In business, as in other aspects of life, we learn and grow from the examples set by others. Imitation can lead to innovation. But in order to grow innovatively, how do businesses decide what firms to imitate? And how do they choose what practices to follow? Learning by Example takes an unprecedented look at the benchmarking initiative of a major financial institution. David Strang closely follows twenty-one teams of managers sent out to observe the practices of other companies in order to develop recommendations for change in their own organization.
Through extensive interviews, surveys, and archival materials, Strang reveals that benchmarking promotes a distinctive managerial regime with potential benefits and pitfalls. He explores the organizations treated as models of best practice, the networks that surround a bank and form its reference group, the ways managers craft calls for change, and the programs implemented in the wake of vicarious learning. Strang finds that imitation does not occur through mindless conformity. Instead, managers act creatively, combining what they see in external site visits with their bank's strategic objectives, interpreted in light of their understanding of rational and progressive management.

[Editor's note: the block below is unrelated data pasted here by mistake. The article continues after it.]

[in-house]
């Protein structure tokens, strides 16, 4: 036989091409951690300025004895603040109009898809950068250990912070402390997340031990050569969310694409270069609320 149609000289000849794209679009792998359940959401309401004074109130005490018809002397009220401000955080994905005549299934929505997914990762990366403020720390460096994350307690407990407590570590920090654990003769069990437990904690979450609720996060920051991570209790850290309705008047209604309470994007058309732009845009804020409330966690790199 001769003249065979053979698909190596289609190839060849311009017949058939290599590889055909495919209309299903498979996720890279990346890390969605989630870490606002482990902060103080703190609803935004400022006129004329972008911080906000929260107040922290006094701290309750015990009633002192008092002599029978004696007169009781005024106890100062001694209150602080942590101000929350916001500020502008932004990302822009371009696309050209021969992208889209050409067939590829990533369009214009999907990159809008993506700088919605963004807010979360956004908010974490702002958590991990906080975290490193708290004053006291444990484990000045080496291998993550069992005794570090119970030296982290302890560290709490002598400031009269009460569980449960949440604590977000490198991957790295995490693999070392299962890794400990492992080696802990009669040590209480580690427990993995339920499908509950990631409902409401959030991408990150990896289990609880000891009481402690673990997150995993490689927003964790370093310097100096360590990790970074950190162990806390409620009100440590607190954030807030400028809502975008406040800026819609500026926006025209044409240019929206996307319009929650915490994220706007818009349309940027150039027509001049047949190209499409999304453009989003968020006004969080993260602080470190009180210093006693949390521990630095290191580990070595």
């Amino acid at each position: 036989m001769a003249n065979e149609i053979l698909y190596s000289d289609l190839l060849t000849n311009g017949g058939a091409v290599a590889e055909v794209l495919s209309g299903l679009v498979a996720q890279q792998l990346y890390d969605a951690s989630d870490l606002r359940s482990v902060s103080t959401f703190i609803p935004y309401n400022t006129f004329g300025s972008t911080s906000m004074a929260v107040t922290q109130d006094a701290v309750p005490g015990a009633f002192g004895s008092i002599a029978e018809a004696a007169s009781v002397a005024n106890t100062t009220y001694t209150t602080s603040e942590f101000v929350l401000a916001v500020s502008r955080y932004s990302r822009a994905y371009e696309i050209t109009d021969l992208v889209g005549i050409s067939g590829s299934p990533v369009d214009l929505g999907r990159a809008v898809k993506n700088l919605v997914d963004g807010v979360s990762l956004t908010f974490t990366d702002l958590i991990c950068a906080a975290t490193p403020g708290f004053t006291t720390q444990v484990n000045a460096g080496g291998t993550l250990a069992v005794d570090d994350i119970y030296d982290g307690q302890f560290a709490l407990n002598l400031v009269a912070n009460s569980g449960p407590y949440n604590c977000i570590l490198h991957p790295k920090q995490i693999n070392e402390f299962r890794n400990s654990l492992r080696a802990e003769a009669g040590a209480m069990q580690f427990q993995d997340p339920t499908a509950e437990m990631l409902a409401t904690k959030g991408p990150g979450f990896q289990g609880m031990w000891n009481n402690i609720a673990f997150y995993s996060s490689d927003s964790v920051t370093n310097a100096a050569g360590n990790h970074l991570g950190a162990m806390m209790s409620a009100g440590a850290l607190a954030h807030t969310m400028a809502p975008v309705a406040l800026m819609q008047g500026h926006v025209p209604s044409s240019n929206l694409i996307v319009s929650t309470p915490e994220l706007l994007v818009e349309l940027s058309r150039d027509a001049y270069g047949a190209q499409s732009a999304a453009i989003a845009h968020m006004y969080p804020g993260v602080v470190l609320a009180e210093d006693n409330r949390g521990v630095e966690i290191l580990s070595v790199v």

Learning by Example opens the black box of interorganizational diffusion to show how managers interpret, advocate, and implement innovations
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